him his opinion, although I'm sure I knew the answer to my question.
Basically from what I could understand of his answer (he kind of had to
dumb it down for my limited Chinese abilities), I had no power and my
legs were all wrong. OK, well at least he didn't candy coat it! But
that's what I get for asking!
|Li Jing is destroying Kong Xiang Dong and Patrick on the climbing wall! Wushu athletes have no fear!||Jetlag catches up to even a women's wushu champion. Brandon is keeping guard to make sure her nap isn't interrupted.|
|Brandon and Liu Qing Hua tame the wild beasts!|
But it was a long drive back to Berkeley, even from remote Valencia, home
of the Magic Mountain, so we all piled into the SherpaMobile 2000, hit the
I-5 and made our way back, this time encumbered by a few more medals and a
team championship trophy!
OK, this is the part where I put the put in my opinion, cause everything up to this point was completely impartial an unbiased. -- That's a joke, of course this whole endeavor is nothing but my opinion from start to finish. But this section is where I want to put in my Jerry Springer Final Thought. If you disagree with my version of things or my opinion please email me and let me know. Don't get all angry, just focus the energy intotraining harder for next year's tournament! OK, lets get it on:
First of all let me start with the entire men's and women's changquan thing. As you may or may not know, in previous tournaments men's and women's CQ were divided for individual medals if there were enough men and women to make it worth doing, but still combined for team placings no matter what. This is because you can't add or subtract team divisions because it has an unfair impact on the team competition. But thus far in competition there has not been so many women participating as to guarantee a good number (like at least 4?) of competitors to warrant seperation. Unfortunately the tournament organizers decided to create a separate women's division for each skill level of CQ for individual and team competitors. Equally unfortunate was the fact that they didn't tell anyone about this til after the team reg forms were sent in. This is really unfortunate because this change in the setup has a major effect on the likelihood of a woman bringing in a medal for changquan. Had we known this fact, our team make up would most likely have been different. As it ended up almost every single woman in any changquan division automatically got a medal just for entering because there were so few. As a matter of fact, the tournament organizers changed the rule for women participating from 2 women per team to 1 woman per team because so many schools had problems with this rule in the past. Despite all these arguments, the tournament staff refused to reconsider this issue when I brought it up.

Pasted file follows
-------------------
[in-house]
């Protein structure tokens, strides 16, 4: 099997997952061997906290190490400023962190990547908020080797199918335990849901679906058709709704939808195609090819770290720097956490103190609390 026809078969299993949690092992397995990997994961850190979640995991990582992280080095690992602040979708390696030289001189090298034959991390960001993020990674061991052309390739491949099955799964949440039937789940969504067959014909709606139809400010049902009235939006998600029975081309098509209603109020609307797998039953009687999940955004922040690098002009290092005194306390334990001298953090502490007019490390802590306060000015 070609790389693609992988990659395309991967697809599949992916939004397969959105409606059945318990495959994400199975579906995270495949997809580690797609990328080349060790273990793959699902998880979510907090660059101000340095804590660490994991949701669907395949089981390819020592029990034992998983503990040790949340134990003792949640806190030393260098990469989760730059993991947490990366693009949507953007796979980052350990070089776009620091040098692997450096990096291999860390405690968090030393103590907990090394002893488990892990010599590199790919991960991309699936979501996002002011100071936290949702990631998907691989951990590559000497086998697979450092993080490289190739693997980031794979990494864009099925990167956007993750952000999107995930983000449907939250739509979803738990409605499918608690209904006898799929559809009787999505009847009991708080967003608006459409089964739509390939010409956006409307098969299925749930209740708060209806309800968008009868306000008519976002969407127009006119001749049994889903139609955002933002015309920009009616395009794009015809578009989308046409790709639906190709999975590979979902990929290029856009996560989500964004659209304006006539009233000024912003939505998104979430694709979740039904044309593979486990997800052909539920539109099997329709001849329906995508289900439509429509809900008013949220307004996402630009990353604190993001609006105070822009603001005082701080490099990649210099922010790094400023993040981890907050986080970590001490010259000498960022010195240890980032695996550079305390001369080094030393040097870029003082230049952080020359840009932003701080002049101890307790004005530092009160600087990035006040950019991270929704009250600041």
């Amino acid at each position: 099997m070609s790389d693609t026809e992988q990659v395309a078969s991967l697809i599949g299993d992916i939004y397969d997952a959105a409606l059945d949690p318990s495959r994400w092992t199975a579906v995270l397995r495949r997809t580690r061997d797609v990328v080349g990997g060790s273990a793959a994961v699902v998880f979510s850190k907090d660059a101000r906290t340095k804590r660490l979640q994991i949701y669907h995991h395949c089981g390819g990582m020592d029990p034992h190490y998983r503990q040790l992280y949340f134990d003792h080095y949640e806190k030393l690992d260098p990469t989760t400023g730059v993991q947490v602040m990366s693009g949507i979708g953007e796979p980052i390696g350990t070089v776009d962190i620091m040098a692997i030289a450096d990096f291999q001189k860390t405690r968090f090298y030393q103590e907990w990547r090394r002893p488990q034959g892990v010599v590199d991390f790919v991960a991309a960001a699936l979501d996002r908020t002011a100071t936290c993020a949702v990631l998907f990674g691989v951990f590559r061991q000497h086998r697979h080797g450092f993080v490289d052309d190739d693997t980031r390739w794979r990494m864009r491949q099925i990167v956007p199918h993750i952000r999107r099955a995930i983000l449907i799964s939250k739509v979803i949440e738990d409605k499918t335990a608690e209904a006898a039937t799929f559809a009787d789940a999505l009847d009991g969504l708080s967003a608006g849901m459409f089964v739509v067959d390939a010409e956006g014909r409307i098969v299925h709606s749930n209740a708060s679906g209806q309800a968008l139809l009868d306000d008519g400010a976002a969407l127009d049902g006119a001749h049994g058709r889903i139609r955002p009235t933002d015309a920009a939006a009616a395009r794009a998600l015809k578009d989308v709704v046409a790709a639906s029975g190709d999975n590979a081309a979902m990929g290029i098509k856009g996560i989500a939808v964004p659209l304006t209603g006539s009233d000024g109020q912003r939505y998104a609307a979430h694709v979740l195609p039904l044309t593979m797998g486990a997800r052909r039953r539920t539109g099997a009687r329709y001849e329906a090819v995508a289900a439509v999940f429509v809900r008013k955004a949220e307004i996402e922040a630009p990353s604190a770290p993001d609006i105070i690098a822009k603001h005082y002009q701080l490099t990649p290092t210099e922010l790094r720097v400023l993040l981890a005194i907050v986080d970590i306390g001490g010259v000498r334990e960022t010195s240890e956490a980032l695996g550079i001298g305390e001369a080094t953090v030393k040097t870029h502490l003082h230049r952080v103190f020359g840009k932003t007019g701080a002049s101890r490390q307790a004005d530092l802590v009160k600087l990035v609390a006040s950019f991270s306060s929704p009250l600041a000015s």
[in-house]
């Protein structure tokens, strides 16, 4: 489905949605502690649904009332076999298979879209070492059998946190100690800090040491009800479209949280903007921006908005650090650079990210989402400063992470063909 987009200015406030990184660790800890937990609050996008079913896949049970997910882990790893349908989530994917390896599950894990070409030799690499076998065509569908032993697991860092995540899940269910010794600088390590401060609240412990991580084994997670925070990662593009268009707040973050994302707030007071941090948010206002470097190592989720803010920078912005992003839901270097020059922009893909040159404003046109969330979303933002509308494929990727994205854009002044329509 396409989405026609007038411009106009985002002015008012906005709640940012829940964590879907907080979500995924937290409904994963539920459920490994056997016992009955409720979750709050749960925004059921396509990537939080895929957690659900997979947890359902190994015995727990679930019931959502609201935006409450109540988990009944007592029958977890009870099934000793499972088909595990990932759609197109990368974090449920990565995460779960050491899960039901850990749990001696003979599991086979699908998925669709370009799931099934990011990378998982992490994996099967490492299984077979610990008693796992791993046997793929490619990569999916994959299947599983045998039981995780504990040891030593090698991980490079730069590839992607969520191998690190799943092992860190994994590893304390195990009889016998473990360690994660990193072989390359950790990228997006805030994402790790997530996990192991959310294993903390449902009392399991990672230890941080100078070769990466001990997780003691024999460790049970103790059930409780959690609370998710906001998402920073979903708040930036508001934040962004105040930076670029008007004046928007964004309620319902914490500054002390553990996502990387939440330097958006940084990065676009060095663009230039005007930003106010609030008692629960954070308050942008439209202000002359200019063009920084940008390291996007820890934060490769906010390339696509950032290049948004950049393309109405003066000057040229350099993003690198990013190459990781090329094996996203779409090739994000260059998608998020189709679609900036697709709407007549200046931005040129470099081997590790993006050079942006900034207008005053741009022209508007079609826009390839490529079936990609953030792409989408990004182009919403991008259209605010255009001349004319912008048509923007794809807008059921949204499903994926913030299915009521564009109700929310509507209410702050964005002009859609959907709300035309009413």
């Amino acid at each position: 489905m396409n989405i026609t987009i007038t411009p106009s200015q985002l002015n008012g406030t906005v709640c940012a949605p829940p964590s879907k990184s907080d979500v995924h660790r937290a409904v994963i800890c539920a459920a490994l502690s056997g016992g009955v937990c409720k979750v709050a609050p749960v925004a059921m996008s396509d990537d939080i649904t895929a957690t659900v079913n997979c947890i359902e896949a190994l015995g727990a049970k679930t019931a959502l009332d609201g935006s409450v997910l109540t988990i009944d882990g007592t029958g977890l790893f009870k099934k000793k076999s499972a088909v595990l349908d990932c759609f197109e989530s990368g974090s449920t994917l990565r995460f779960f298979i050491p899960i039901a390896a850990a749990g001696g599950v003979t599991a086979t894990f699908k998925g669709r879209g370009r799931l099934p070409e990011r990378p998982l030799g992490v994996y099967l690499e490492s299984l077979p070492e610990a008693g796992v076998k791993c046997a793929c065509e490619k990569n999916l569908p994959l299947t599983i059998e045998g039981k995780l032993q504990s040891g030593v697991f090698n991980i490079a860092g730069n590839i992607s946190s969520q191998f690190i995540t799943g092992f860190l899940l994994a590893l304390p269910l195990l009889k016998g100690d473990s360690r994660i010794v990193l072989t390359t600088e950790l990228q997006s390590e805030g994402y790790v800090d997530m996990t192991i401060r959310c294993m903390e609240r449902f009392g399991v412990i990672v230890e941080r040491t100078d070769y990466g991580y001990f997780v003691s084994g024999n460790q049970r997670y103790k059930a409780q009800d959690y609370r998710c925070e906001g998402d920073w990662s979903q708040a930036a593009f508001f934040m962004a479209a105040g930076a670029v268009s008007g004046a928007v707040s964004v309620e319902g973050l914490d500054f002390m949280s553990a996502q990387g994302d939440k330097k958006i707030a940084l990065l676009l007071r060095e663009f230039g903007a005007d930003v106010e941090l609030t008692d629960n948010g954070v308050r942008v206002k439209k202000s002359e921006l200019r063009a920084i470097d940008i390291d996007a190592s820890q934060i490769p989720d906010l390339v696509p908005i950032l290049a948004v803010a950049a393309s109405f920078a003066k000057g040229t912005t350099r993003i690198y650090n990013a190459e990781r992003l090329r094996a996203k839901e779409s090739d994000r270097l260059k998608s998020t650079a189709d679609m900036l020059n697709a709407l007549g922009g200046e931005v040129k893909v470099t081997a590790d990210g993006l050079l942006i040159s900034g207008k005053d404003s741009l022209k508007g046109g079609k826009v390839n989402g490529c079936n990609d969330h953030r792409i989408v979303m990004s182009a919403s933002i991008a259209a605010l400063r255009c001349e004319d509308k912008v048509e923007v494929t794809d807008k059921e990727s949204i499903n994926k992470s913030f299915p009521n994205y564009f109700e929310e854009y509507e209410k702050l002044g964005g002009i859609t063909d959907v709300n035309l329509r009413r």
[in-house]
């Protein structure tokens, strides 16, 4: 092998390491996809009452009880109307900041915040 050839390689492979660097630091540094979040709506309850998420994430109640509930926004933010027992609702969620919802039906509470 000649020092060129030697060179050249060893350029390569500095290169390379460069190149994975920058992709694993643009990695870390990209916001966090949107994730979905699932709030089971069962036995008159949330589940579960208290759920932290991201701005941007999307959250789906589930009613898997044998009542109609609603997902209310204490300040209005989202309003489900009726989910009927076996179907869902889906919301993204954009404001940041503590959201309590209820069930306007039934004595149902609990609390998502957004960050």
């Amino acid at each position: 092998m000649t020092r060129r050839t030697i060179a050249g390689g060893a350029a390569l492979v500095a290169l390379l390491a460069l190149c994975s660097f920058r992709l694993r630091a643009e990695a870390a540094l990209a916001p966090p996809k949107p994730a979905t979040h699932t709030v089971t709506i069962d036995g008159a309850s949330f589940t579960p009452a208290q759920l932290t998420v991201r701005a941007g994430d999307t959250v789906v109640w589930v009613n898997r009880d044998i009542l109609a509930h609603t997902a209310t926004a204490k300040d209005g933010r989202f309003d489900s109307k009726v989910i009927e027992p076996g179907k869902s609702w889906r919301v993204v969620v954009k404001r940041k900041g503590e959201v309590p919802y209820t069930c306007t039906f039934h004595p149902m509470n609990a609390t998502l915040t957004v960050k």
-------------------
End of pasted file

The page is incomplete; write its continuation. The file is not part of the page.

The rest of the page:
Get there at 8:30 am? Why did we have to get there at 8:30am? I can understand the need to be organized and what not, but when I was there at 8:30am, I knew for sure that we wouldn't be competing for quite a while. The judges didn't show up for another hour or so even! As a matter of fact the carpet was still being taped down. Speaking of which... what was up with that Frankenstein's Monster? The best my Sherlock Holmes skills can deduce is that that used to be the dormitory carpeting from at least 4 different rooms. There was more tape than carpet showing almost. This made sets like spear really hard since I had to be really careful I didn't snag the tape while sliding my spear tip across it. Then again, I did really appreciate it when we did the group set, I remember specifically realizing how much softer my jump sidekick felt compared to practicing it on the hardwood.
One thing that I would be absolutely negligent to not comment on is the way that the tournament was divided up by skill level. Intermediate and beginner were run simultaneously, but all the advanced divisions were saved for the afternoon. While the positive of this is that you only have to be warmed up once instead of all day long, the downside strongly outweighs the upside. If you need a good example, go back and look at the part I wrote about Elan. Luckily he had no competition in other weapons and open wushu. How could he possibly be competitive in a division if he can hardly breath to make it through the set? Is it fair to let an inferior competitor beat a better competitor just because the better one is tired from going twice in the last five minutes while the other guy hasn't? Are we testing people's ability to practice styles that are spaced out in the reg form so as not to be too close to each other or their wushu skill? I also had a similar problem, I was third in spear and went on first in other weapons within a few minutes - NOT fun! Clearly this experiment has failed.